Scanned image of the page. Keyboard directions: use + to zoom in, - to zoom out, arrow keys to pan inside the viewer.

Page Options


Something wrong?

Something wrong with this page? Report problem.

Rights / Permissions

The University of Michigan Library provides access to these materials for educational and research purposes. These materials may be under copyright. If you decide to use any of these materials, you are responsible for making your own legal assessment and securing any necessary permission. If you have questions about the collection, please contact the Bentley Historical Library at bentley.ref@umich.edu

September 29, 1989 - Image 66

Resource type:
The Detroit Jewish News, 1989-09-29

Disclaimer: Computer generated plain text may have errors. Read more about this.


To Be A Serious Jew


t is generally believed that
Reform, Conservative, and
Orthodox define the
greatest differences among
This is often untrue, and it
is increasingly unconstruc-
Jewish life would be im-
measurably enriched if in-
stead of focusing on denomi-
national descriptions and
goals, Jews would focus on a
distinction that is simpler,
more accurate, and far more
constructive: serious and non-
serious Jews.
But far more important
than achieving accuracy, by
substituting serious for
denominational labels we
would achieve two seemingly
incompatible goals. Serious
makes more demands on
Jews, and at the same time it
reduces divisiveness among
Jews. As more and more Jews
would aspire to become ser-
ious Jews — as the term will
be defined — gratuitous rival-



ry and sinat khinam
(causeless hatred) in Jewish
life would decrease while
Jewish commitment would
This is not some abstract
theory. I have devoted most
of the past 20 years to bring-
ing Jews to Judaism, and this
nondenominational appeal to
Jewish seriousness has been
at the core of this effort.
Whenever I make the case for
Jewish commitment, I make
it clear at the outset that I
am uninterested in whether a
Jew becomes Reform, Con-
servative or Orthodox, or
even falls between denomina-
tional cracks. What is de-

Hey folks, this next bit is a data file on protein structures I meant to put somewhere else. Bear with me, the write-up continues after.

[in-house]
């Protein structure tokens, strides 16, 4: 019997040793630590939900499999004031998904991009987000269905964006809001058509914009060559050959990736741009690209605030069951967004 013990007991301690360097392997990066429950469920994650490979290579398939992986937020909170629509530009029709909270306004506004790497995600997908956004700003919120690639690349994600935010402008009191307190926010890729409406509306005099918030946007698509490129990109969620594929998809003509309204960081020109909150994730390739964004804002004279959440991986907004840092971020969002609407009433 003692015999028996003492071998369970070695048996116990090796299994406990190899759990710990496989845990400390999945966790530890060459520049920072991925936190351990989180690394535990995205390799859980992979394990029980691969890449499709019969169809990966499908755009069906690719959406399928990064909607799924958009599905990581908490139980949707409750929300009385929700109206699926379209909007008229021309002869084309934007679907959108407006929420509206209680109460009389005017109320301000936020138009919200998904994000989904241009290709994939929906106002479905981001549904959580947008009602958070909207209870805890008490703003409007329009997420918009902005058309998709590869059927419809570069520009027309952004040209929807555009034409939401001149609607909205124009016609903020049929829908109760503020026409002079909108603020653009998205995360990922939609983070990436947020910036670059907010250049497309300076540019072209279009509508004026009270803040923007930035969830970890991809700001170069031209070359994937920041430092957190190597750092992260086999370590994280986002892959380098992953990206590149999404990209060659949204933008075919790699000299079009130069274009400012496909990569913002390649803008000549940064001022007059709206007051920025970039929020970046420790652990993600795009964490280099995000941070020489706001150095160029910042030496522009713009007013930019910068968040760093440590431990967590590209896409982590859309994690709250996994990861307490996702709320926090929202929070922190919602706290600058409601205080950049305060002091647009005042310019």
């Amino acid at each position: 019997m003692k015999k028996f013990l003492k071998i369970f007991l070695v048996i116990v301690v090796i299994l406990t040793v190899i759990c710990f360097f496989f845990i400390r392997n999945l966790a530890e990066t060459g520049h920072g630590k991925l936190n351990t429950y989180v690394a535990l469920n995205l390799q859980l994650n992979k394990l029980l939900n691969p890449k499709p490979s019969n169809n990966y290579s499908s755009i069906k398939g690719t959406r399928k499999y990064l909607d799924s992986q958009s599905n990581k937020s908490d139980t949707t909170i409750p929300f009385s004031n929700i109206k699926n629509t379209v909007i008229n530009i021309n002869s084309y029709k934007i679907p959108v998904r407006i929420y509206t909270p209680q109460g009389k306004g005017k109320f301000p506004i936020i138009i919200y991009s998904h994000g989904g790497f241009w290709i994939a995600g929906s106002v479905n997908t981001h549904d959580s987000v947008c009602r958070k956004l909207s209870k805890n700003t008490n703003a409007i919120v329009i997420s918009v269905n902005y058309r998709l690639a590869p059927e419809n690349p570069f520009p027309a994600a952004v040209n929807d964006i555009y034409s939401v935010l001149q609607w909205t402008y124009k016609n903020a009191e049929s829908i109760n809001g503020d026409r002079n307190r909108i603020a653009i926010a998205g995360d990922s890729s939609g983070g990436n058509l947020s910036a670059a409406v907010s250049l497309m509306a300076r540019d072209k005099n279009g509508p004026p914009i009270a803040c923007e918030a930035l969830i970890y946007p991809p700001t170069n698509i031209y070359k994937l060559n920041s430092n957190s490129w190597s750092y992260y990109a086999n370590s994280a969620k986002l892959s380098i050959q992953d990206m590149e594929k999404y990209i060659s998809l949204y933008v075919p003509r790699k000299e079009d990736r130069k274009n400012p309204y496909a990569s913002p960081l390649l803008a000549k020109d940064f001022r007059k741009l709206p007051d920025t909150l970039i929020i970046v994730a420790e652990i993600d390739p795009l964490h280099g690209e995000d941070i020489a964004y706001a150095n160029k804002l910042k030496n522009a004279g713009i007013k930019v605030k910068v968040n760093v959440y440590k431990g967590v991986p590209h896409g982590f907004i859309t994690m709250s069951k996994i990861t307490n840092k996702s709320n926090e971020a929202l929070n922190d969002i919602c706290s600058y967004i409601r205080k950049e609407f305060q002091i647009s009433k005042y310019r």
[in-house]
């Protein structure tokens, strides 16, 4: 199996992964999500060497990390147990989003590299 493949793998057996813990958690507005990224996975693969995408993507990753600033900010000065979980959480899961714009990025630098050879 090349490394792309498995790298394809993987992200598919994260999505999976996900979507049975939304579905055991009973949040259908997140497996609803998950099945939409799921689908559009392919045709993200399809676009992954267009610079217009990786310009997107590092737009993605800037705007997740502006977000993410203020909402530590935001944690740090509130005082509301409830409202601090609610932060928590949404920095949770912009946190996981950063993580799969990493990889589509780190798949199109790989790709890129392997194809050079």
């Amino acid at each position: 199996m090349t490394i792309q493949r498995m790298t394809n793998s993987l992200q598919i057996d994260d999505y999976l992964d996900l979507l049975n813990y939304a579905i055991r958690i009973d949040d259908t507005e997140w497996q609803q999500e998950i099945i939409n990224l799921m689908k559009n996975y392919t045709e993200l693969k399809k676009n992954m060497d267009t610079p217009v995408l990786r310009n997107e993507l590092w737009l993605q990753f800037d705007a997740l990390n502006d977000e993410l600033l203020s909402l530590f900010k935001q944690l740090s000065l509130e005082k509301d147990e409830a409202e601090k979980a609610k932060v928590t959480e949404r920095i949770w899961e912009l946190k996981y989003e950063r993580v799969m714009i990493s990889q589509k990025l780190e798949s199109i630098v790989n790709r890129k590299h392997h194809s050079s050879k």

manded of a Jew is that he or
she become a serious Jew.
This approach has been ex-
traordinarily effective.
On a personal note, this ap-
proach has enabled me to
become one of very few Jews
invited by Reform, Conserva-
tive, and Orthodox congrega-
tions to lecture on Judaism.

Beyond Reform,
Conservative and
Orthodox — one
must be committed
equally to God,
Torah and Israel.


And it explains why the book
Rabbi Joseph Thlushkin and
I wrote, The Nine Questions
People Ask About Judaism,
is as widely used to teach
Judaism by Chabad Chasid-
im as by Reform temples.
When asked to become ser-
ious Jews rather than, or in
addition to, denominational
ones, Jews are more likely to
begin to take Judaism ser-
iously. lb° often it appears to
unaffiliated Jews that the
greatest interest of Reform,
Conservative, and Orthodox
Jews is Reform, Conservative
and Orthodox Judaism, not
Judaism. This is evident
when a previously secular
Jew begins to learn Hebrew
and pray regularly at Reform
services or begins to observe
Kashrut thanks to a Con-
servative congregation. And
it is evident when non-
Orthodox Jews do not cele-
brate when an unaffiliated.
Jew adopts Orthodox Juda-

The serious Jew meets four
1. This Jew is committed to
each of Judaism's three com-
ponents: God, Torah, and
2. This Jew attempts to im-
plement the higher ideals of
each of these components.
3. Whatever Jewish laws
this Jew does or does not
observe is the product of
4. This Jew is constantly
growing in each of these

Commitment to God,
Torah, Israel
Judaism's three com-
ponents, God, Torah, and
Israel (God, law, and the
peoplehood) are so important
that together they may be
said to constitute Judaism's
trinity. I use the word trinity
precisely. A Jew's abandon-
ment of one or more of Juda-
ism's components is as
serious a renunciation of

Back to Top

© 2020 Regents of the University of Michigan